March 25, 2007

Congdon Family Member Arrested§ion=homepage&freebie_check&CFID=26514609&CFTOKEN=15227584&jsessionid=883097119c9972225e3d

Summary: Marjorie Congdon Caldwell Hagen, the acquitted murder suspect in the infamous Glensheen Mansion murder case, was arrested Thursday in Arizona on suspicion of theft, fraud, and computer tampering.

In the article by Duluth News Tribune, the author combined their own writing, that of the Associated Press, and that of the Arizona Daily Star. This article was timely because it just happened Thursday. It appears in a Duluth paper because that was the location for the Glensheen murder case. The mansion has since become a sort of landmark in the city.
The author first talks about Congdon and who she is, before going into her long history with the police and arson/fraud in particular. The article, while supposedly being about the arrest, seemed to just mention that fact before focusing on Congdon's criminal history. Since this article was appearing in the paper because of Congdon's Minnesota connection, if the focus wasn't going to be on the crime she was arrested for, it should have had more focus on her ties to Duluth in particular.
The article also had come obvious typos. For example, instead of stating that Congdon "plead" no contest. they wrote that Congdon "pleaded."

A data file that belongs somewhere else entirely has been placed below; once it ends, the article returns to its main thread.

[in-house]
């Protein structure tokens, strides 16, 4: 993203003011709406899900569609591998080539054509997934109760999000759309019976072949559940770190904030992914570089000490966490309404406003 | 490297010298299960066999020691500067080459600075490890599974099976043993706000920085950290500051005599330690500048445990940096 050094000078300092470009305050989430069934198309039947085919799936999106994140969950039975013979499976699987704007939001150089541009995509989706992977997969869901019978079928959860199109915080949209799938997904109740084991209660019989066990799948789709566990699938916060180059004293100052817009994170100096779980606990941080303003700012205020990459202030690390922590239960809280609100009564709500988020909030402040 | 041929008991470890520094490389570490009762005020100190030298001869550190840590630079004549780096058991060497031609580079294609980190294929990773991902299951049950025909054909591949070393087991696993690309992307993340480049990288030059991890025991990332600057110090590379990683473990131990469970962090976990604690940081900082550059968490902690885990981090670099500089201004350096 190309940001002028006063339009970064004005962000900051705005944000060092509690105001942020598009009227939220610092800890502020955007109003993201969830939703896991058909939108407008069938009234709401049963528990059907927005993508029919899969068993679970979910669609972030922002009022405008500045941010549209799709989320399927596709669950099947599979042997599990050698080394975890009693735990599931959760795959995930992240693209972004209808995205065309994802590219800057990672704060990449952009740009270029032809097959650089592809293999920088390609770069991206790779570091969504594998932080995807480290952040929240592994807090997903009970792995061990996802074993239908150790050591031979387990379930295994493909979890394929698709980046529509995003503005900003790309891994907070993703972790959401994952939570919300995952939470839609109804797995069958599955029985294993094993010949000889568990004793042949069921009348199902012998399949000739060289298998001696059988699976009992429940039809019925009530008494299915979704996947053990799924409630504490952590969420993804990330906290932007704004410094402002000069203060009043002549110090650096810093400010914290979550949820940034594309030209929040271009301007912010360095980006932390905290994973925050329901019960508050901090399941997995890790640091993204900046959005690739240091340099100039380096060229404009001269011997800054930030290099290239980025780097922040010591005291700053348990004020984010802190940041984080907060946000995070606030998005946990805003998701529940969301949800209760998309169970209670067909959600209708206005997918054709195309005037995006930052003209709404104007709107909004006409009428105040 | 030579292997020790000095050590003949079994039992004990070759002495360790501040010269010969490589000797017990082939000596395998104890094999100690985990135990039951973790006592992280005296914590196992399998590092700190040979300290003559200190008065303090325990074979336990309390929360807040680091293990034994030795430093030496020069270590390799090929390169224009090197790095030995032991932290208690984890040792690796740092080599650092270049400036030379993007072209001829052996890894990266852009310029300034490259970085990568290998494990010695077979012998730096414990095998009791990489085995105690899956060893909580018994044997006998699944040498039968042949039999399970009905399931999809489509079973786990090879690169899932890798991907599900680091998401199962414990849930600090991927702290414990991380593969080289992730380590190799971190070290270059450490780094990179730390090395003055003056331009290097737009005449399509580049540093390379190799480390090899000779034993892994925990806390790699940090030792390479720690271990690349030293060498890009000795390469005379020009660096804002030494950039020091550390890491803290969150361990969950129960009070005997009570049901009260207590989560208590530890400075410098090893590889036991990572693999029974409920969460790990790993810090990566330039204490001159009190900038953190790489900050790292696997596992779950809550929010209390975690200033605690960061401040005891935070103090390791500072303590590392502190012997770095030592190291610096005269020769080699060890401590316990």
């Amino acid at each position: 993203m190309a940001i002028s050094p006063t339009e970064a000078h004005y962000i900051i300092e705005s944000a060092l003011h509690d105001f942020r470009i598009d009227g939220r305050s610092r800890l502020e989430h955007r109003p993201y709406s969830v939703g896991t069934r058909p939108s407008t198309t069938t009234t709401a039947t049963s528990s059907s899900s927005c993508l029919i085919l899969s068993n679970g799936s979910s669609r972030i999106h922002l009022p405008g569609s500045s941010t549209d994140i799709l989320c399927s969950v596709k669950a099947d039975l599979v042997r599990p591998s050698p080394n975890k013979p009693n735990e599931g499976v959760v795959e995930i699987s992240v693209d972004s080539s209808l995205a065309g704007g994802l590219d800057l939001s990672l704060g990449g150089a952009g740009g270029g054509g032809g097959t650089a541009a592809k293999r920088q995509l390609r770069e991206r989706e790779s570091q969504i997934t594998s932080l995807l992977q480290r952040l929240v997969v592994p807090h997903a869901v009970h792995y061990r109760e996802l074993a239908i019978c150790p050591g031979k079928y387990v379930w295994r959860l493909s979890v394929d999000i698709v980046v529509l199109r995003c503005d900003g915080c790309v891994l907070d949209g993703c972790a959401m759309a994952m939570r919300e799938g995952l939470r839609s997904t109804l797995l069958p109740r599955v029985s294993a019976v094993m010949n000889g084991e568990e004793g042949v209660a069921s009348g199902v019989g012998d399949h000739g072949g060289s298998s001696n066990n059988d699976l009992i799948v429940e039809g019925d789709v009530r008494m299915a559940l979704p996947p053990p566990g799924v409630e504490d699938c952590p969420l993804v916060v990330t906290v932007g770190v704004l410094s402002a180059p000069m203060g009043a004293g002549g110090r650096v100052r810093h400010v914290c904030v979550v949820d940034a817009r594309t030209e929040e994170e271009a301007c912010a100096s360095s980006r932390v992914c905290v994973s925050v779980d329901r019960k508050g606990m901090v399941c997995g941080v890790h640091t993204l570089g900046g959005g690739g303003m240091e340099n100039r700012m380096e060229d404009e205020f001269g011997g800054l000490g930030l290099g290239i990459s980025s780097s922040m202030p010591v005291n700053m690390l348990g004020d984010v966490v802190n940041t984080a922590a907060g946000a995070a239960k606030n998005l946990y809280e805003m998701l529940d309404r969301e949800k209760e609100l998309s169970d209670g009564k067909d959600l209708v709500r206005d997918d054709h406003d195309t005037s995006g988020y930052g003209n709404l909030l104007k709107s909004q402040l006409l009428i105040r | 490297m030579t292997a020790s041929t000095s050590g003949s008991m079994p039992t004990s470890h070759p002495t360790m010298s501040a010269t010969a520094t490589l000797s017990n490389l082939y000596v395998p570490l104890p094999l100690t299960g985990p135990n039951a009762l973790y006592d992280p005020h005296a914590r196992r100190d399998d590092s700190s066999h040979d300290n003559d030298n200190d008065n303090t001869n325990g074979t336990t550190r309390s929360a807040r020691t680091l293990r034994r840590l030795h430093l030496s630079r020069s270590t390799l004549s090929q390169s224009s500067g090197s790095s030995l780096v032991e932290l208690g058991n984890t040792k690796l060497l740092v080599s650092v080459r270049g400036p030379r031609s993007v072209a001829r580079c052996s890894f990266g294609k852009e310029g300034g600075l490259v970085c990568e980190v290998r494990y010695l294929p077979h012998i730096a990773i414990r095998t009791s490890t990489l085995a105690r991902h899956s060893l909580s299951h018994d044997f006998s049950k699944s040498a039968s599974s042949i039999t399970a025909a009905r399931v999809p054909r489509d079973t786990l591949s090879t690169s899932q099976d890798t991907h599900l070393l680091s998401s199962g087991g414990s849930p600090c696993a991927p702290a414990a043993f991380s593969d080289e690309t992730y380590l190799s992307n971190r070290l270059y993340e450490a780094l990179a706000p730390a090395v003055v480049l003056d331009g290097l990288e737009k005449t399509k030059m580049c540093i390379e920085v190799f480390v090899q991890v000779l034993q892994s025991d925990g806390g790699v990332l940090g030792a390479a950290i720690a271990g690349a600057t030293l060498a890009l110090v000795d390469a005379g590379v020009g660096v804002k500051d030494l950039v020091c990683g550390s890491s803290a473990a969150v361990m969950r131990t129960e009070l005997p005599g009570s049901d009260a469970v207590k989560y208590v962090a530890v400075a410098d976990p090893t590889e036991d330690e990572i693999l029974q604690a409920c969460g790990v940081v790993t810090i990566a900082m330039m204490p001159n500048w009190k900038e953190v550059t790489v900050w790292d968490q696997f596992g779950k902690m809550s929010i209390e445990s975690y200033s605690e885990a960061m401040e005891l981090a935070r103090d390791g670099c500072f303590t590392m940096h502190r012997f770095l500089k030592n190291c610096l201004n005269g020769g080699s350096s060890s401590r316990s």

In the Star Tribune article,. staff reporter Joe Kimball, the author also uses an hourglass structure, giving the most import information first and then giving a brief history of Congdon. While the first article seemed to focused on Congdon's criminal history, this article seemed very brief. Both article felt as though they were only being covered because of the Minnesota connection.
In the end, I'd say both articles accomplished their goal of informing on Congdon's latest run in with the law.

March 2, 2007

16 year old

Summary: A 16-year-old St. Paul teen was arrested in connection to the rape of a 57-year-old woman. The boy attacked the woman on Jan. 1, bating her until the woman thought she was going to die. She finally pretended to be unconscious to make him stop. His DNA helped the poilce find him.

The Star Tribune article by Howie Padilla focuses on details of the attack with an emphasis on the fact that the police did catch him. In the end the author states that the police are still looking for the attacker who raped a 13-year-old girl in January. This juxtaposition seems to work to make the community feel that the police are succeeding in finding criminals. They are offering a reward for anyone with information making it seem as though we all must work together to make our streets better. This leaves the reader with a feeling of duty to their community.